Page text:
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Article

Evaluation of the Microphysical Assumptions within GPM-DPR Using Ground-Based Observations of Rain and Snow

1
Department of Atmospheric Sciences, University of Illinois at Urbana-Champaign, Urbana, IL 61801, USA
2
Cooperative institute of Mesoscale Meteorological Studies and School of Meteorology, University of Oklahoma, Norman, OK 73072, USA
*
Author to whom correspondence should be addressed.
Atmosphere 2020, 11(6), 619; https://doi.org/10.3390/atmos11060619
Received: 30 April 2020 / Revised: 4 June 2020 / Accepted: 9 June 2020 / Published: 11 June 2020
The Global Precipitation Measurement Dual-Frequency Precipitation Radar (GPM-DPR) provides an opportunity to investigate hydrometeor properties. Here, an evaluation of the microphysical framework used within the GPM-DPR retrieval was undertaken using ground-based disdrometer measurements in both rain and snow with an emphasis on the evaluation of snowfall retrieval. Disdrometer measurements of rain show support for the two separate prescribed relations within the GPM-DPR algorithm between the precipitation rate (R) and the mass weighted mean diameter ( D m ) with a mean absolute percent error ( M A P E ) on R of 29% and 47% and a mean bias percentage ( M B P ) of 6% and 20% for the stratiform and convective relation, respectively. Ground-based disdrometer measurements of snow show higher MAPE and MBP values in the retrieval of R, at 77% and 52% , respectively, compared to the stratiform rain relation. An investigation using the disdrometer-measured fall velocity and mass in the calculation of R and D m illustrates that the variability found in hydrometeor mass causes a poor correlation between R and D m in snowfall. The results presented here suggest that R D m retrieval is likely not optimal in snowfall, and other retrieval techniques for R should be explored. View Full-Text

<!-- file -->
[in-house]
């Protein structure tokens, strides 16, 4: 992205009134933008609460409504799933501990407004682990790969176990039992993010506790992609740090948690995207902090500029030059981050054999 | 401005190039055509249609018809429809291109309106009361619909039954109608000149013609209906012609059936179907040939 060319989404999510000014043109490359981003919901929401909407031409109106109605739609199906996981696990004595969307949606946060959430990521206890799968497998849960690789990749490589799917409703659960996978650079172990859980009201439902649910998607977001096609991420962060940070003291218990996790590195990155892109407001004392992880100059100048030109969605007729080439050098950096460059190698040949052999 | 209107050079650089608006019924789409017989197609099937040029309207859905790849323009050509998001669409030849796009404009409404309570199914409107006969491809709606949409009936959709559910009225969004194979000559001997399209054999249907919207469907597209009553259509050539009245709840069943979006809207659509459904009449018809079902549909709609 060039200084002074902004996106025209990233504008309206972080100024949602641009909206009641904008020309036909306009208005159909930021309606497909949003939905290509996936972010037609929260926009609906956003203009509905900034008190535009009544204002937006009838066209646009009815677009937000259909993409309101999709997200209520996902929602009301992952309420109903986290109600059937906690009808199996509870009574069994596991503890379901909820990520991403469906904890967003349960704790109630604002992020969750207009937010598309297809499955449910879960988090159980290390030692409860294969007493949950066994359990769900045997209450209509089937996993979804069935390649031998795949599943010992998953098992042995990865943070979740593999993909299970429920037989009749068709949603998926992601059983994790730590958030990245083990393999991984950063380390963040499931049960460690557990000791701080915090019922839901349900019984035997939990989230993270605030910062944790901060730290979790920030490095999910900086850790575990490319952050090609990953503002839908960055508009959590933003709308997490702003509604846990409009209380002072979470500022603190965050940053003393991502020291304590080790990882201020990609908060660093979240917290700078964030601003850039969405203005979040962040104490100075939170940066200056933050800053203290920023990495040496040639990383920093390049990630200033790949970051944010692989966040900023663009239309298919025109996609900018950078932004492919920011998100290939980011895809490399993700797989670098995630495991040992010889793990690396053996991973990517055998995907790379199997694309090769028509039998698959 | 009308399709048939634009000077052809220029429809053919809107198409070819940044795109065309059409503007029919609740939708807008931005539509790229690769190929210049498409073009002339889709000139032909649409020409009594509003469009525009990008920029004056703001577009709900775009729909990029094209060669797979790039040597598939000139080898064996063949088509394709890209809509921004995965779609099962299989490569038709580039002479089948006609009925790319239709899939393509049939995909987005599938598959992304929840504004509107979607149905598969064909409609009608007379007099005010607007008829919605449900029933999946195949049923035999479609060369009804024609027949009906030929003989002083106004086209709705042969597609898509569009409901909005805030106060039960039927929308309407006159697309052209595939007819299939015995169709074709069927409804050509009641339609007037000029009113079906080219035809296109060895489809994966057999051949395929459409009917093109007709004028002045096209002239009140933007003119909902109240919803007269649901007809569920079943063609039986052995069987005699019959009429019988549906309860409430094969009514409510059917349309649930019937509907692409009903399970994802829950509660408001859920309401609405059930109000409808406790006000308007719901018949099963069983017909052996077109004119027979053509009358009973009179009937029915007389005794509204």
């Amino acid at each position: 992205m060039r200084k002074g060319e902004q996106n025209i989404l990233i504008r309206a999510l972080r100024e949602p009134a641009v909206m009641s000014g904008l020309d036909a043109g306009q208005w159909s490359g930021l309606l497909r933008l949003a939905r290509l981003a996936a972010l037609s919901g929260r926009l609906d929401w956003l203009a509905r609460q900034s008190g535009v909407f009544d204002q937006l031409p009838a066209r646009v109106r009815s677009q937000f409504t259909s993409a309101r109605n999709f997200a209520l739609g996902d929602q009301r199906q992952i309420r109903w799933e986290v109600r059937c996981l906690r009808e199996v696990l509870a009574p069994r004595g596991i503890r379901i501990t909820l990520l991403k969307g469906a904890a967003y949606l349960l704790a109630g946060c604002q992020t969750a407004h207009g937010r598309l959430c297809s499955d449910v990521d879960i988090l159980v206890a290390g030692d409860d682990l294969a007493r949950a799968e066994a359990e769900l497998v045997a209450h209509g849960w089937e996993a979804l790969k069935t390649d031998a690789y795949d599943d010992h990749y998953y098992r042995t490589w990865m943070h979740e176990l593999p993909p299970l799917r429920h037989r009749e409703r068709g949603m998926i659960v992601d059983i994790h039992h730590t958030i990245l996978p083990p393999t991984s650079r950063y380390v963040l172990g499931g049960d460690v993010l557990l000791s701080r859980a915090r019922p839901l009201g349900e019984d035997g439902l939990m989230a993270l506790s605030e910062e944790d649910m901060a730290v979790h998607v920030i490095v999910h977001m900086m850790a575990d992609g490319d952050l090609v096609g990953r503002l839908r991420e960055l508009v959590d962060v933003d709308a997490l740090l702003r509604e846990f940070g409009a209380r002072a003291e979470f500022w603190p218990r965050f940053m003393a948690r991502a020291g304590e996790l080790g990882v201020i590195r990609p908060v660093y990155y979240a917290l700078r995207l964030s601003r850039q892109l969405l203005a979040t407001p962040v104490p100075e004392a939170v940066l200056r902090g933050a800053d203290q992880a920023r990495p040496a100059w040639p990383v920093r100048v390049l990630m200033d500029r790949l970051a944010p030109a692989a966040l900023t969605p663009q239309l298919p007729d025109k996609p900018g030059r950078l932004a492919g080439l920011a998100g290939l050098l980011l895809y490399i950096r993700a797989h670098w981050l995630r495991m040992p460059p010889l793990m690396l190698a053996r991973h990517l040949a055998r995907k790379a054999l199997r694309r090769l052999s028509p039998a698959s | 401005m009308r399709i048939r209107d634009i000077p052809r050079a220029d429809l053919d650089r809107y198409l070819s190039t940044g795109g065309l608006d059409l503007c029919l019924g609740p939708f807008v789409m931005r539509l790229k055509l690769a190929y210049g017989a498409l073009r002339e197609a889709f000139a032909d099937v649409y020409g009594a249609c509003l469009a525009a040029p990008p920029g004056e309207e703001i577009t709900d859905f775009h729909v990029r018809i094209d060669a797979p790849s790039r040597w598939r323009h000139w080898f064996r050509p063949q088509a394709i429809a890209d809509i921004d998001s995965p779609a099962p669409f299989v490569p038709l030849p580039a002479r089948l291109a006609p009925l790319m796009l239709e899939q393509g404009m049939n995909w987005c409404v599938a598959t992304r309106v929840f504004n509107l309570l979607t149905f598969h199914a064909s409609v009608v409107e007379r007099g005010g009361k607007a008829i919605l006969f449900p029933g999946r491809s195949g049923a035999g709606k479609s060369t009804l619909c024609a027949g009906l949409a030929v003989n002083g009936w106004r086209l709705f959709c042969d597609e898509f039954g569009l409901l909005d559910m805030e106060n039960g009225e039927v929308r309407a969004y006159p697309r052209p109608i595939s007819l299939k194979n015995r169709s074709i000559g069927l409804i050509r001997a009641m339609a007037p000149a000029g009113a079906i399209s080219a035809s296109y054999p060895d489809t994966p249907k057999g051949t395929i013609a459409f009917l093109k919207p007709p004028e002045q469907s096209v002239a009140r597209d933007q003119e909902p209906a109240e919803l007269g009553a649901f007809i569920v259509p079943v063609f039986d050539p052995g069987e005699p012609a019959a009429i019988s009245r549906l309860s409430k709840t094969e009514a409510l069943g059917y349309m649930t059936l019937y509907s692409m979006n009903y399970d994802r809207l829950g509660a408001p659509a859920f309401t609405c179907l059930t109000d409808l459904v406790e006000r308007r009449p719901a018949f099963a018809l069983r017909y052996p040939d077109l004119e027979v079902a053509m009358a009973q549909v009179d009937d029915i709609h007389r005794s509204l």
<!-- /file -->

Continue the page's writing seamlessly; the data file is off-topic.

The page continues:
Keywords: snowfall rate; rainfall rate; radar retrievals snowfall rate; rainfall rate; radar retrievals
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MDPI and ACS Style

Chase, R.J.; Nesbitt, S.W.; McFarquhar, G.M. Evaluation of the Microphysical Assumptions within GPM-DPR Using Ground-Based Observations of Rain and Snow. Atmosphere 2020, 11, 619. https://doi.org/10.3390/atmos11060619

AMA Style

Chase RJ, Nesbitt SW, McFarquhar GM. Evaluation of the Microphysical Assumptions within GPM-DPR Using Ground-Based Observations of Rain and Snow. Atmosphere. 2020; 11(6):619. https://doi.org/10.3390/atmos11060619

Chicago/Turabian Style

Chase, Randy J., Stephen W. Nesbitt, and Greg M. McFarquhar 2020. "Evaluation of the Microphysical Assumptions within GPM-DPR Using Ground-Based Observations of Rain and Snow" Atmosphere 11, no. 6: 619. https://doi.org/10.3390/atmos11060619

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